“The evidence to support off-label gabapentinoid use for most painful clinical conditions is limited. For some conditions, no well-performed controlled trials exist.”

Gabapentin is only approved by the FDA to treat epilepsy and neuropathic pain caused by shingles, but it is prescribed off label to treat depression, ADHD, migraine, fibromyalgia and bipolar disorder.  Pregabalin is approved by the FDA to treat diabetic nerve pain, fibromyalgia, post-herpetic neuralgia caused by shingles and spinal cord injuries, but it is also widely prescribed off-label to treat other types of pain.

The drugs are sold by Pfizer under the brand names Lyrica and Neurontin. The company has paid nearly $1 billion in fines for misleading and improper marketing of the drugs for off-label use.

“Despite documentation that these drugs were promoted improperly for off-label treatment of pain, the recent rapid increase in prescribing of gabapentinoids suggests a persisting sense among clinicians that gabapentinoids are highly effective pain medications,” the doctors wrote.

“Guidelines and review articles have contributed to this perception by often uncritical extrapolation from FDA-approved indications to off-label use.”

Goodman and Brett say the wording in many medical guidelines “reinforces an inflated view of gabapentinoid effectiveness” by falsely claiming the drugs should be used to treat all types of nerve pain.

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“Another example is the 2016 guideline on opioid prescribing from the U.S. Centers for Disease Control and Prevention, which states broadly that gabapentin and pregabalin are first-line drugs for neuropathic pain, without further detail or specification,” they wrote. “Even for treatment of diabetic neuropathy (for which pregabalin is FDA approved and gabapentin is off-label), guideline conclusions tend to exaggerate effectiveness.”

Many patients who take gabapetinoids have side-effects such as dizziness or drowsiness, and there are an increasing number of reports that the drugs are being abused and sold on the street.   

Goodman and Brett have sounded the alarm before about the drugs, warning in a 2017 commentary in the The New England Journal of Medicine that “gabapentinoids are being prescribed excessively.”

They say doctors should do a better job warning patients about the side effects of gabapentinoids and the drugs should be stopped if a patient reports little or no benefit.  They also think medical guidelines should be revised to stop the promotion of gabapentinoids for any pain labeled as neuropathic.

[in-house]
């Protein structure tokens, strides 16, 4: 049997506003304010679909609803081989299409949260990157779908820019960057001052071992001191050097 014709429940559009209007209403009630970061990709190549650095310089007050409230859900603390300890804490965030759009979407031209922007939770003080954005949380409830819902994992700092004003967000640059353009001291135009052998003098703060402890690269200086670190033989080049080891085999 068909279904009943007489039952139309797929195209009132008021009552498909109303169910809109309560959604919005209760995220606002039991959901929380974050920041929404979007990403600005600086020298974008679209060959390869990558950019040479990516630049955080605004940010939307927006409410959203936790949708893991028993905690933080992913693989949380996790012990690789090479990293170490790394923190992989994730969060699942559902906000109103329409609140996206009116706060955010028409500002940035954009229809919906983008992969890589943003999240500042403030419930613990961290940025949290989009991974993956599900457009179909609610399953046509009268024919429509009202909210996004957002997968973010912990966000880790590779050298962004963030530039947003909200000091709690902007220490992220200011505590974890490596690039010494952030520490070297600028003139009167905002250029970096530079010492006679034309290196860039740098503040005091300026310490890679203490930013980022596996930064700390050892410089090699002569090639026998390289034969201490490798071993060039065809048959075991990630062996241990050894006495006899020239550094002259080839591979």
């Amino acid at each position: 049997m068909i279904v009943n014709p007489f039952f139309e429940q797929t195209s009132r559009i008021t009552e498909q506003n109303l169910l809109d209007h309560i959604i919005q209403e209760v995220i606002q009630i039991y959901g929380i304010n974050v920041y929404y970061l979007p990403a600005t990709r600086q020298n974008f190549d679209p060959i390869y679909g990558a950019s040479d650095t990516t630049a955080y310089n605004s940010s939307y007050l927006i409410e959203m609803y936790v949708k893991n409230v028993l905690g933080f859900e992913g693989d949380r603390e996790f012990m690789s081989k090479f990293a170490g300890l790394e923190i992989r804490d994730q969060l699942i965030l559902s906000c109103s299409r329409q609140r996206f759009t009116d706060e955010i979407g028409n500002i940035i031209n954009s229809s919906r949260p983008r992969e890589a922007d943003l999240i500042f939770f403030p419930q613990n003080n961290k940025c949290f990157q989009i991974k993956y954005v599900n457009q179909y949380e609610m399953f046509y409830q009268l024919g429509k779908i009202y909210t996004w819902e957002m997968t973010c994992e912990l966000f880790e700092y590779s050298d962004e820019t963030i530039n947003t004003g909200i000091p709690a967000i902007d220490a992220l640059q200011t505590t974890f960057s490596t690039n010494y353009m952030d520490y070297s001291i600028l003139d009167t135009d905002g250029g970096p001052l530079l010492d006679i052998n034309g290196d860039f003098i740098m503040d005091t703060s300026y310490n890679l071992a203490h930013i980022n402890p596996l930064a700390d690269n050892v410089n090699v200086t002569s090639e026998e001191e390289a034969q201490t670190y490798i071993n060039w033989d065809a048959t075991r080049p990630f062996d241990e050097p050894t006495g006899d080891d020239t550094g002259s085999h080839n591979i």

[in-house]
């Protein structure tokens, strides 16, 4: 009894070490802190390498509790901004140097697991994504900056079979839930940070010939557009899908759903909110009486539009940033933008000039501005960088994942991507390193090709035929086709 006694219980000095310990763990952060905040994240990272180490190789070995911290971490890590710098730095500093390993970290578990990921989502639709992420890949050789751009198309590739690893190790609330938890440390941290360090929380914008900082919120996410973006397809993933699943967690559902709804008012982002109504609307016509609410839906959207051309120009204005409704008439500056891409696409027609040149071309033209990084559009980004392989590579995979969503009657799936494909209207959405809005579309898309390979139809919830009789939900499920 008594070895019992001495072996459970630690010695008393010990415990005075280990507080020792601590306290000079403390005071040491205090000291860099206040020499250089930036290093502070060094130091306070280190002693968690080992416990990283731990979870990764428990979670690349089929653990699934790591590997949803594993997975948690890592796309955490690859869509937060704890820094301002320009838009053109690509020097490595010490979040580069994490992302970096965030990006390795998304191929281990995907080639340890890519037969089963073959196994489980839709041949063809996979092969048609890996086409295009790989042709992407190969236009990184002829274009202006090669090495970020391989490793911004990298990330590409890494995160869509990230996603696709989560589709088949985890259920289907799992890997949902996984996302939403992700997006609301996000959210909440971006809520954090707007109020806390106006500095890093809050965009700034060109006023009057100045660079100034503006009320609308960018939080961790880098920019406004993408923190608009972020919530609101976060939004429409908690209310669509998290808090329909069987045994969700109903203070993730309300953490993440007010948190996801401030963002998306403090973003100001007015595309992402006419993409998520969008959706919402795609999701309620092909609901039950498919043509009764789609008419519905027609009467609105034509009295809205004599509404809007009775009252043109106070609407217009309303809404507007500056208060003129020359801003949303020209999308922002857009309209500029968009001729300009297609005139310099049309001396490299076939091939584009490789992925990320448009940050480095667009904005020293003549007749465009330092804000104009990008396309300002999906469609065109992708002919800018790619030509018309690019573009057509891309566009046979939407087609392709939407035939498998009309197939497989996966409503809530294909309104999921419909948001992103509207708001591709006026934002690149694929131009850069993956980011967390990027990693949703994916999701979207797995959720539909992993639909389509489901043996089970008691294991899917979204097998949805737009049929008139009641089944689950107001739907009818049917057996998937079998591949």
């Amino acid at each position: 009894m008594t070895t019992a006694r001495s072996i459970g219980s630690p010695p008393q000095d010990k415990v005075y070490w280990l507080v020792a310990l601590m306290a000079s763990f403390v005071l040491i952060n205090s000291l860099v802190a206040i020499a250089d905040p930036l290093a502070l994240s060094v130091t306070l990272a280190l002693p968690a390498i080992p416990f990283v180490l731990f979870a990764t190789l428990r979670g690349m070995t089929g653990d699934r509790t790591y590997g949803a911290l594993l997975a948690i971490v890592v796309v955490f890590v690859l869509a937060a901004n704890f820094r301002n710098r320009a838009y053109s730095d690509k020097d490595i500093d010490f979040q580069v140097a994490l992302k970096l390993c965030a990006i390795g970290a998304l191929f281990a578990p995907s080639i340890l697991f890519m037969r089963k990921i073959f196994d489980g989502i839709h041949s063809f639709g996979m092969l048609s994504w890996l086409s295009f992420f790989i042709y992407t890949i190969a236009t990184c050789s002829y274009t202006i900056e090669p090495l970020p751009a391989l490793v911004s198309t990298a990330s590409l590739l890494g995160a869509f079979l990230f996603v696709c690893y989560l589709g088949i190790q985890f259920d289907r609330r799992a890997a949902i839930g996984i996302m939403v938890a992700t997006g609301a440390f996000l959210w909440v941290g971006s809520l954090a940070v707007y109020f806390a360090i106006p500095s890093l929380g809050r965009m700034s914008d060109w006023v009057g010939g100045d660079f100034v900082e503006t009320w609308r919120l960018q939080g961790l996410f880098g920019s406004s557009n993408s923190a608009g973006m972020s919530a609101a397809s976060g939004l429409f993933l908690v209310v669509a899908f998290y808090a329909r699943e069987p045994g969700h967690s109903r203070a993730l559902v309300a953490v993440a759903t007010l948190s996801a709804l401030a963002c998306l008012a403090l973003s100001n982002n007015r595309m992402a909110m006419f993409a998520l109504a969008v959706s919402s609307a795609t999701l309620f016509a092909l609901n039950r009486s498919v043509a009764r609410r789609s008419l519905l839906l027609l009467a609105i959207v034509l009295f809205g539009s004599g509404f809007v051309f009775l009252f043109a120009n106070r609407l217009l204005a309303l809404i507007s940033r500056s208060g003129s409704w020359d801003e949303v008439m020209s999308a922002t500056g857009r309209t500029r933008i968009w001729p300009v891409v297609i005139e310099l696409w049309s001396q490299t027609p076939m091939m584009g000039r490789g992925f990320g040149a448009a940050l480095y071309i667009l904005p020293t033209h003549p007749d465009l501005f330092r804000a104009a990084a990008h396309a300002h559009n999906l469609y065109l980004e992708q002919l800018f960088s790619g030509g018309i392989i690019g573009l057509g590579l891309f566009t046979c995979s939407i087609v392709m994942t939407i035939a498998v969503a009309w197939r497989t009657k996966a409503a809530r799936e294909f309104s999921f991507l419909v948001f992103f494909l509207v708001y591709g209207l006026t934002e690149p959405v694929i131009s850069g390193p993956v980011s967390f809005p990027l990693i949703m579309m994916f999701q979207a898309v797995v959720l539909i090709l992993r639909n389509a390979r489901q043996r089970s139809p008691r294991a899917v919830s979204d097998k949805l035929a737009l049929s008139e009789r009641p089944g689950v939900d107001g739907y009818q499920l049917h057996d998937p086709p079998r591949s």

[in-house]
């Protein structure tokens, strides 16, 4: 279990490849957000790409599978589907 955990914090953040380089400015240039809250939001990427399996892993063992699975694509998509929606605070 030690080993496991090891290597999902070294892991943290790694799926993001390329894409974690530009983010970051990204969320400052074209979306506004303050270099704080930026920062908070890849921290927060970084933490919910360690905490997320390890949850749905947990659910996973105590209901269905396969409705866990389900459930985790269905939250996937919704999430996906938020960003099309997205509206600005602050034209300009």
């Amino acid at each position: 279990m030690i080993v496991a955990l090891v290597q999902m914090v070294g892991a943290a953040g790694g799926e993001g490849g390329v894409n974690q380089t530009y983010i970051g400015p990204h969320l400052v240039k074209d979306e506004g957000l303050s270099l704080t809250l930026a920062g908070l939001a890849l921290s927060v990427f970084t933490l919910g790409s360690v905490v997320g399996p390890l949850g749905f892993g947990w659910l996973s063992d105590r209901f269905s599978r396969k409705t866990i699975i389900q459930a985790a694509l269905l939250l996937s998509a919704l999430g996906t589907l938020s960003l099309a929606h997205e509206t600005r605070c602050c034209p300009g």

Lyrica Not Effective for Treating Traumatic Nerve Pain

By Pat Anson, Editor

Pregabalin is not effective in relieving chronic pain caused by traumatic nerve injury, but it may be useful as an analgesic in treating pain after surgery, according to a new study published in the Journal of Neurology.

The placebo-controlled study followed 539 patients in North America, Europe, Africa and Asia for three months. About half had nerve pain after surgery, while the rest had nerve pain after an accident or trauma.

Researchers found that pregabalin was not an effective pain reliever for the patients with traumatic nerve injuries, but the drug did provide better pain relief than placebo for the surgery patients.

"While these finding show that pregabalin is not effective in controlling the long-term pain for traumatic injury, it may provide relief for patients (that) experience post-surgical pain," said lead author John Markman, MD, director of the Translational Pain Research Program in the University of Rochester Department of Neurosurgery.

"The possibility that there was pain relief for those patients who had a hernia repair, or breast surgery for cancer, or a joint replacement lays the groundwork for future studies in these post-surgical syndromes where there is so much need for non-opioid treatments."

Pregabalin, which is sold by Pfizer under the brand name Lyrica, is FDA-approved for the treatment of chronic pain associated with shingles, spinal cord injury, fibromyalgia, and diabetic peripheral neuropathy.

It is also commonly prescribed as an "off label" treatment for other types of chronic pain and as an alternative to opioid medication.

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A major challenge for doctors is that biological changes in nerves and other tissues while healing from surgery or trauma vary from one patient to the next. There is also no diagnostic method that allows doctors to identify which patients will respond to a particular type of pain treatment.

"Given the rising rates of surgery and shrinking reliance on opioids, it is critical that we understand how to study new drugs that work differently in patients like the ones included in this study," Markman added.